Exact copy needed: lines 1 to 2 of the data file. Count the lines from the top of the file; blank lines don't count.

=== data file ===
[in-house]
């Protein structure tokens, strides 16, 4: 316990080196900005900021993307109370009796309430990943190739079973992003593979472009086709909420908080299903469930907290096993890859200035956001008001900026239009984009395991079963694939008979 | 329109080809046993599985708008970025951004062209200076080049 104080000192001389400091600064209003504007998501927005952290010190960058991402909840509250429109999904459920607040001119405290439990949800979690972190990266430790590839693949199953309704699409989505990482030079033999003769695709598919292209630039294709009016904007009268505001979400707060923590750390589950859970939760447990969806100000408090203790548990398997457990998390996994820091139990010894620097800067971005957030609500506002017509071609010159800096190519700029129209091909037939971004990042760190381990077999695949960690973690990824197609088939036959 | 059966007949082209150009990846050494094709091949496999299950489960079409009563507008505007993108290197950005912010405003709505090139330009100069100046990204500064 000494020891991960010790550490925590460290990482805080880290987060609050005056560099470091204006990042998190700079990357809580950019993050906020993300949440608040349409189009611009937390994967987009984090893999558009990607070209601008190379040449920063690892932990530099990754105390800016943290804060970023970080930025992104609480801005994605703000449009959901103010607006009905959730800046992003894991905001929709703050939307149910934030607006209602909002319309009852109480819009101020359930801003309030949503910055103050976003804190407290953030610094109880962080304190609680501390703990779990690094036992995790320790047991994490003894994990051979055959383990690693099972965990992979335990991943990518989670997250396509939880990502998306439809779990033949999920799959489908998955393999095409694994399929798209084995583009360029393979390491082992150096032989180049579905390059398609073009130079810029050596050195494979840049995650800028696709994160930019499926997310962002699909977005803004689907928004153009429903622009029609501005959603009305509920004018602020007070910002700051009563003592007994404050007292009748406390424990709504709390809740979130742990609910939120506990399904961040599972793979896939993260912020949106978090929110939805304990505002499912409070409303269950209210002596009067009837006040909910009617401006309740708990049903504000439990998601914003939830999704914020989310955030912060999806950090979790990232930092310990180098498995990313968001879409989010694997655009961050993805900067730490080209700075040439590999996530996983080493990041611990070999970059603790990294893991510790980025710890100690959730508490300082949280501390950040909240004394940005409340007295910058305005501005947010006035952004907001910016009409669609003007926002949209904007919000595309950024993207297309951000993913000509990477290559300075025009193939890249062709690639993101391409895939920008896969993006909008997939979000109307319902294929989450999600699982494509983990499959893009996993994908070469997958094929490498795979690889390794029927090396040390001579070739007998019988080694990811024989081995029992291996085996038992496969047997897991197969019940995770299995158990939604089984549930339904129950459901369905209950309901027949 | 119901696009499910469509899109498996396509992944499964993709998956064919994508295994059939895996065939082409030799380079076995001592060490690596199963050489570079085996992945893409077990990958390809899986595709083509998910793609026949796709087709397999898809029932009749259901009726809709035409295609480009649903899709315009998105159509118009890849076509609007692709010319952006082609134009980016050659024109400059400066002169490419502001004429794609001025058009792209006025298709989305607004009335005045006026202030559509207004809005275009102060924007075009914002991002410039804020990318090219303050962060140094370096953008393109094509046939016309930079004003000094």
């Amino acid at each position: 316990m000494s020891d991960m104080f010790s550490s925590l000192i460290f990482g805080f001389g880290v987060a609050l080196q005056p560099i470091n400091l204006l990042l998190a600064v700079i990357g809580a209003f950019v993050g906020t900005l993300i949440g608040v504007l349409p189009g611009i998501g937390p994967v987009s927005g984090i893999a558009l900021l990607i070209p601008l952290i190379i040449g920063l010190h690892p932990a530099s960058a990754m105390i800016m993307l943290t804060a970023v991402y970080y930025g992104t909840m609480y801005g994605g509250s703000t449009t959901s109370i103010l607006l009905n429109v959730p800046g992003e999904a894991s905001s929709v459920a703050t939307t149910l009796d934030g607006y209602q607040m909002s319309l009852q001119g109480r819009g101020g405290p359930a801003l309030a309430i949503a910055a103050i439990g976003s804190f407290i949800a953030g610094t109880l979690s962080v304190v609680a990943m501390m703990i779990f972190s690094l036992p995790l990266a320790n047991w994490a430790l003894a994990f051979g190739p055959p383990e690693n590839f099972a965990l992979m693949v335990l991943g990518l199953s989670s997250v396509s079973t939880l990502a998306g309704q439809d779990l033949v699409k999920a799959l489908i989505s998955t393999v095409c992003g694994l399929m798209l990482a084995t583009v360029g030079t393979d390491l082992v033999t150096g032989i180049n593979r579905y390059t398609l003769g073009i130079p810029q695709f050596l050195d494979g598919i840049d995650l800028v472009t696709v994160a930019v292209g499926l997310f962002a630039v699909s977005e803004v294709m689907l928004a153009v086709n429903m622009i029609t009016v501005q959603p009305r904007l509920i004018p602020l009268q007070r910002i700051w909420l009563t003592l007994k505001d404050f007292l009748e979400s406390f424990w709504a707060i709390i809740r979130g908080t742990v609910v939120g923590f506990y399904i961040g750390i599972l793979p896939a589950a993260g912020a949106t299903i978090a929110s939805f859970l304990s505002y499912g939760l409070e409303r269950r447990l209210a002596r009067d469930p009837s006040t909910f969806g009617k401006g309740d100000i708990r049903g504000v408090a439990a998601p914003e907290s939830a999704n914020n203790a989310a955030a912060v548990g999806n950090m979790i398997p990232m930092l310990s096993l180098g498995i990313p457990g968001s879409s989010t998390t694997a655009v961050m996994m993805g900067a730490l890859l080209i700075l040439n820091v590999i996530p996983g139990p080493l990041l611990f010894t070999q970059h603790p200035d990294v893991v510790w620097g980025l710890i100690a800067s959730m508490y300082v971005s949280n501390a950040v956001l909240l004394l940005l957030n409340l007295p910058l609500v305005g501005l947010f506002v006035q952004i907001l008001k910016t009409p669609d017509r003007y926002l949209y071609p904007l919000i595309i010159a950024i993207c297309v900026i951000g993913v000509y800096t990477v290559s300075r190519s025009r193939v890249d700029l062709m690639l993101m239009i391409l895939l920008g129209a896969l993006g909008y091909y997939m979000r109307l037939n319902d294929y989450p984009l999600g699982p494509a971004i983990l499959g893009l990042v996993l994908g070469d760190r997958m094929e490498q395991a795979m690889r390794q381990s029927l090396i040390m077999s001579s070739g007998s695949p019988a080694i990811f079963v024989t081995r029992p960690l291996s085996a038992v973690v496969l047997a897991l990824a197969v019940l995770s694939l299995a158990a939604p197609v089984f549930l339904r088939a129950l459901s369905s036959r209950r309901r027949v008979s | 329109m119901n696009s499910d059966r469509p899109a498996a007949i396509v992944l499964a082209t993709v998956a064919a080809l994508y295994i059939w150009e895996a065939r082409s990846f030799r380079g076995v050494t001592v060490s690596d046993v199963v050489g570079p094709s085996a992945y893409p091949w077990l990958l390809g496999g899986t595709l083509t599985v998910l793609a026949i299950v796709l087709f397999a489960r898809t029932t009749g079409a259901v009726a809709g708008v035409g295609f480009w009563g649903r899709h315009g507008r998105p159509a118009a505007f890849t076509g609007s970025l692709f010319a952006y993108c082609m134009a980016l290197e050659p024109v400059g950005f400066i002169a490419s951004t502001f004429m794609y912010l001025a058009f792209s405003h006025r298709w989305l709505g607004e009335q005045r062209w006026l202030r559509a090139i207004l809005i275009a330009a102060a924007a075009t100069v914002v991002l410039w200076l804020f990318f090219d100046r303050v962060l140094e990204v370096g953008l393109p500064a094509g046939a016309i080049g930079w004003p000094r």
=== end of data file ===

[in-house]
């Protein structure tokens, strides 16, 4: 316990080196900005900021993307109370009796309430990943190739079973992003593979472009086709909420908080299903469930907290096993890859200035956001008001900026239009984009395991079963694939008979 | 329109080809046993599985708008970025951004062209200076080049 104080000192001389400091600064209003504007998501927005952290010190960058991402909840509250429109999904459920607040001119405290439990949800979690972190990266430790590839693949199953309704699409989505990482030079033999003769695709598919292209630039294709009016904007009268505001979400707060923590750390589950859970939760447990969806100000408090203790548990398997457990998390996994820091139990010894620097800067971005957030609500506002017509071609010159800096190519700029129209091909037939971004990042760190381990077999695949960690973690990824197609088939036959 | 059966007949082209150009990846050494094709091949496999299950489960079409009563507008505007993108290197950005912010405003709505090139330009100069100046990204500064 000494020891991960010790550490925590460290990482805080880290987060609050005056560099470091204006990042998190700079990357809580950019993050906020993300949440608040349409189009611009937390994967987009984090893999558009990607070209601008190379040449920063690892932990530099990754105390800016943290804060970023970080930025992104609480801005994605703000449009959901103010607006009905959730800046992003894991905001929709703050939307149910934030607006209602909002319309009852109480819009101020359930801003309030949503910055103050976003804190407290953030610094109880962080304190609680501390703990779990690094036992995790320790047991994490003894994990051979055959383990690693099972965990992979335990991943990518989670997250396509939880990502998306439809779990033949999920799959489908998955393999095409694994399929798209084995583009360029393979390491082992150096032989180049579905390059398609073009130079810029050596050195494979840049995650800028696709994160930019499926997310962002699909977005803004689907928004153009429903622009029609501005959603009305509920004018602020007070910002700051009563003592007994404050007292009748406390424990709504709390809740979130742990609910939120506990399904961040599972793979896939993260912020949106978090929110939805304990505002499912409070409303269950209210002596009067009837006040909910009617401006309740708990049903504000439990998601914003939830999704914020989310955030912060999806950090979790990232930092310990180098498995990313968001879409989010694997655009961050993805900067730490080209700075040439590999996530996983080493990041611990070999970059603790990294893991510790980025710890100690959730508490300082949280501390950040909240004394940005409340007295910058305005501005947010006035952004907001910016009409669609003007926002949209904007919000595309950024993207297309951000993913000509990477290559300075025009193939890249062709690639993101391409895939920008896969993006909008997939979000109307319902294929989450999600699982494509983990499959893009996993994908070469997958094929490498795979690889390794029927090396040390001579070739007998019988080694990811024989081995029992291996085996038992496969047997897991197969019940995770299995158990939604089984549930339904129950459901369905209950309901027949 | 119901696009499910469509899109498996396509992944499964993709998956064919994508295994059939895996065939082409030799380079076995001592060490690596199963050489570079085996992945893409077990990958390809899986595709083509998910793609026949796709087709397999898809029932009749259901009726809709035409295609480009649903899709315009998105159509118009890849076509609007692709010319952006082609134009980016050659024109400059400066002169490419502001004429794609001025058009792209006025298709989305607004009335005045006026202030559509207004809005275009102060924007075009914002991002410039804020990318090219303050962060140094370096953008393109094509046939016309930079004003000094």